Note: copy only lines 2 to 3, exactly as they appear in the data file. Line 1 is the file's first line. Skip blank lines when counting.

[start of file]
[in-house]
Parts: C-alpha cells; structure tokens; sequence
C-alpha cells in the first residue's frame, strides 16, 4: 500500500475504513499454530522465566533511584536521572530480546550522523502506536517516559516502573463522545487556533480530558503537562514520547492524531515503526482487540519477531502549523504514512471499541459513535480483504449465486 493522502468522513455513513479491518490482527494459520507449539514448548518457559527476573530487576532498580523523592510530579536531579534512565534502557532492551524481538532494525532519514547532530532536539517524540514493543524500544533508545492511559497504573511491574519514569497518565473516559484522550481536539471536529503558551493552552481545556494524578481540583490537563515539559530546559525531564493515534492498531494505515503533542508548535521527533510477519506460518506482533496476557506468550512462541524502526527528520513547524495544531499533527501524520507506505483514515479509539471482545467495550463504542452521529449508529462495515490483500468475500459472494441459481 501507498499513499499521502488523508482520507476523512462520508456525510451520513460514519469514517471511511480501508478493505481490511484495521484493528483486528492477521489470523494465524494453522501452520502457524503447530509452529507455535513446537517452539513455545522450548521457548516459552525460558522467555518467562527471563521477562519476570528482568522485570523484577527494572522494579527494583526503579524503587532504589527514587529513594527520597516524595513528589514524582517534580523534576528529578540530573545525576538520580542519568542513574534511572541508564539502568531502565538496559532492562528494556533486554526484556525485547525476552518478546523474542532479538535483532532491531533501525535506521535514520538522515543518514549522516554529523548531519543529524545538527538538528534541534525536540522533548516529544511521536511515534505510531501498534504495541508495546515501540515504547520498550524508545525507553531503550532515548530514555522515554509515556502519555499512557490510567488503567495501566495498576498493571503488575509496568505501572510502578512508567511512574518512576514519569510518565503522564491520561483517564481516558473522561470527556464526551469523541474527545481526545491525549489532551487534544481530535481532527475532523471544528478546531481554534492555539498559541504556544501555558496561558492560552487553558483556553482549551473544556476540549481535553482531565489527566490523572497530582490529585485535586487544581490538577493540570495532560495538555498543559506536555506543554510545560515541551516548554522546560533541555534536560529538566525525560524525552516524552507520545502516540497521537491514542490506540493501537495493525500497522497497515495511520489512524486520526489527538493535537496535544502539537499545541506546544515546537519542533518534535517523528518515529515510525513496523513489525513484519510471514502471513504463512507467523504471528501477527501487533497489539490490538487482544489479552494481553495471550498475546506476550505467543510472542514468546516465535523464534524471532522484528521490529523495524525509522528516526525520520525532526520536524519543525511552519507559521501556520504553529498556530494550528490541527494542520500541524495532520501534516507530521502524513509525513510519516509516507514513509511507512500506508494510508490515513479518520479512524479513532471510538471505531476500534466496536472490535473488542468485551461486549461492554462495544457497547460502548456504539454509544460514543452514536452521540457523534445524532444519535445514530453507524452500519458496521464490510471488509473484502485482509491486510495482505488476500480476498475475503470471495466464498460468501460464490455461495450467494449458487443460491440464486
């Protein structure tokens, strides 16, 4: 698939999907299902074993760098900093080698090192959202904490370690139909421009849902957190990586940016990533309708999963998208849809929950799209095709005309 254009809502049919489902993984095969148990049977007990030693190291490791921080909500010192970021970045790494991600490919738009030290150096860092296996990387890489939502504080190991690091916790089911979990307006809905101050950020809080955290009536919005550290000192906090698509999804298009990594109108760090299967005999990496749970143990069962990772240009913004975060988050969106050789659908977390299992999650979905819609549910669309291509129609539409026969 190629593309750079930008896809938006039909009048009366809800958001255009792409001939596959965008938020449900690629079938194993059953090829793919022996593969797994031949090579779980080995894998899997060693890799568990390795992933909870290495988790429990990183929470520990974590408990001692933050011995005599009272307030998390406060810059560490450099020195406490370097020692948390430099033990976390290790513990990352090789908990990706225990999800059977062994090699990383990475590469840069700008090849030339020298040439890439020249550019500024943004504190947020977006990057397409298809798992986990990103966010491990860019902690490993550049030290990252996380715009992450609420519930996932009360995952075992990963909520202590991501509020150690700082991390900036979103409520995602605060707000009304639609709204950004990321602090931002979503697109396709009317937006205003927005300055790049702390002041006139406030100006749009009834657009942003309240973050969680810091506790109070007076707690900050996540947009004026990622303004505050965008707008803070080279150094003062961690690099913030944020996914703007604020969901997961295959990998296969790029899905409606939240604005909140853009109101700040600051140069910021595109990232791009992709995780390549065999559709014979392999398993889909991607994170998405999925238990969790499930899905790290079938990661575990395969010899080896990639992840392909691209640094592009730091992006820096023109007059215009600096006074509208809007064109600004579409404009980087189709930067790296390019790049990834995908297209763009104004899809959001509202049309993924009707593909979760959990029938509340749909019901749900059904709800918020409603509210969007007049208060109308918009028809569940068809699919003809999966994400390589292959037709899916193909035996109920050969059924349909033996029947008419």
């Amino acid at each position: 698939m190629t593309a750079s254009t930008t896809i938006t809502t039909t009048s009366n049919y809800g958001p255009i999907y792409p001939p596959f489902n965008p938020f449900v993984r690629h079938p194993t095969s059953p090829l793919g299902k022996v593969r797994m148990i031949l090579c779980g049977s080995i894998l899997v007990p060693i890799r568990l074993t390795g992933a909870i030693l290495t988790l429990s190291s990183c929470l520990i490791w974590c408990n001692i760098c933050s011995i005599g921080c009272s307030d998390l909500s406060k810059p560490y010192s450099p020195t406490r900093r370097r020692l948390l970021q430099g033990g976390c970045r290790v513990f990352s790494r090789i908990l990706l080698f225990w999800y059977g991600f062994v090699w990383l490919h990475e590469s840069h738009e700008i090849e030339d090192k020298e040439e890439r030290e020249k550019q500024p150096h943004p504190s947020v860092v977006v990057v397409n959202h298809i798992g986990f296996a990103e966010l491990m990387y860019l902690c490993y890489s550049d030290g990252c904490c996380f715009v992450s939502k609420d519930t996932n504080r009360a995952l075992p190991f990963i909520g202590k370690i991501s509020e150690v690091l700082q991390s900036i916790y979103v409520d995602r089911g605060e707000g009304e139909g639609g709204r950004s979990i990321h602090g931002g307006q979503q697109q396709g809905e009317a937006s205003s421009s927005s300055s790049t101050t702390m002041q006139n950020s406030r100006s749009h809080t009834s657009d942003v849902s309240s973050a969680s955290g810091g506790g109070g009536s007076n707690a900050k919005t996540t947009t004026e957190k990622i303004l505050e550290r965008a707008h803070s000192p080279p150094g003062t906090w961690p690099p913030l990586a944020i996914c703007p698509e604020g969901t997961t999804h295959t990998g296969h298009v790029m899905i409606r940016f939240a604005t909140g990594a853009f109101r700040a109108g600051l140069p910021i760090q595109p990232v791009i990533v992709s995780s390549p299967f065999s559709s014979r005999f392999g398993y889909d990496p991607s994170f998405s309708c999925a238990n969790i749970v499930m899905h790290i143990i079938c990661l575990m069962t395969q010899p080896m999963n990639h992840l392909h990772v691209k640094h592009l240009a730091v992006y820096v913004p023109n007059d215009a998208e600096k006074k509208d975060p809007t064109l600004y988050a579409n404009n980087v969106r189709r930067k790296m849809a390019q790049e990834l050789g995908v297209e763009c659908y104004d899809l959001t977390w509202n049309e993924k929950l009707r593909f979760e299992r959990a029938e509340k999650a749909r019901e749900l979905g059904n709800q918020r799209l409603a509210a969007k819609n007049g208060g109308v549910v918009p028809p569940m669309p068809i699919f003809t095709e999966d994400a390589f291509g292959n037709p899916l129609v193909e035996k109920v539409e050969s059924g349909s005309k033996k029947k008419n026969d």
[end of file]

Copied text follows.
Parts: C-alpha cells; structure tokens; sequence
C-alpha cells in the first residue's frame, strides 16, 4: 500500500475504513499454530522465566533511584536521572530480546550522523502506536517516559516502573463522545487556533480530558503537562514520547492524531515503526482487540519477531502549523504514512471499541459513535480483504449465486 493522502468522513455513513479491518490482527494459520507449539514448548518457559527476573530487576532498580523523592510530579536531579534512565534502557532492551524481538532494525532519514547532530532536539517524540514493543524500544533508545492511559497504573511491574519514569497518565473516559484522550481536539471536529503558551493552552481545556494524578481540583490537563515539559530546559525531564493515534492498531494505515503533542508548535521527533510477519506460518506482533496476557506468550512462541524502526527528520513547524495544531499533527501524520507506505483514515479509539471482545467495550463504542452521529449508529462495515490483500468475500459472494441459481 501507498499513499499521502488523508482520507476523512462520508456525510451520513460514519469514517471511511480501508478493505481490511484495521484493528483486528492477521489470523494465524494453522501452520502457524503447530509452529507455535513446537517452539513455545522450548521457548516459552525460558522467555518467562527471563521477562519476570528482568522485570523484577527494572522494579527494583526503579524503587532504589527514587529513594527520597516524595513528589514524582517534580523534576528529578540530573545525576538520580542519568542513574534511572541508564539502568531502565538496559532492562528494556533486554526484556525485547525476552518478546523474542532479538535483532532491531533501525535506521535514520538522515543518514549522516554529523548531519543529524545538527538538528534541534525536540522533548516529544511521536511515534505510531501498534504495541508495546515501540515504547520498550524508545525507553531503550532515548530514555522515554509515556502519555499512557490510567488503567495501566495498576498493571503488575509496568505501572510502578512508567511512574518512576514519569510518565503522564491520561483517564481516558473522561470527556464526551469523541474527545481526545491525549489532551487534544481530535481532527475532523471544528478546531481554534492555539498559541504556544501555558496561558492560552487553558483556553482549551473544556476540549481535553482531565489527566490523572497530582490529585485535586487544581490538577493540570495532560495538555498543559506536555506543554510545560515541551516548554522546560533541555534536560529538566525525560524525552516524552507520545502516540497521537491514542490506540493501537495493525500497522497497515495511520489512524486520526489527538493535537496535544502539537499545541506546544515546537519542533518534535517523528518515529515510525513496523513489525513484519510471514502471513504463512507467523504471528501477527501487533497489539490490538487482544489479552494481553495471550498475546506476550505467543510472542514468546516465535523464534524471532522484528521490529523495524525509522528516526525520520525532526520536524519543525511552519507559521501556520504553529498556530494550528490541527494542520500541524495532520501534516507530521502524513509525513510519516509516507514513509511507512500506508494510508490515513479518520479512524479513532471510538471505531476500534466496536472490535473488542468485551461486549461492554462495544457497547460502548456504539454509544460514543452514536452521540457523534445524532444519535445514530453507524452500519458496521464490510471488509473484502485482509491486510495482505488476500480476498475475503470471495466464498460468501460464490455461495450467494449458487443460491440464486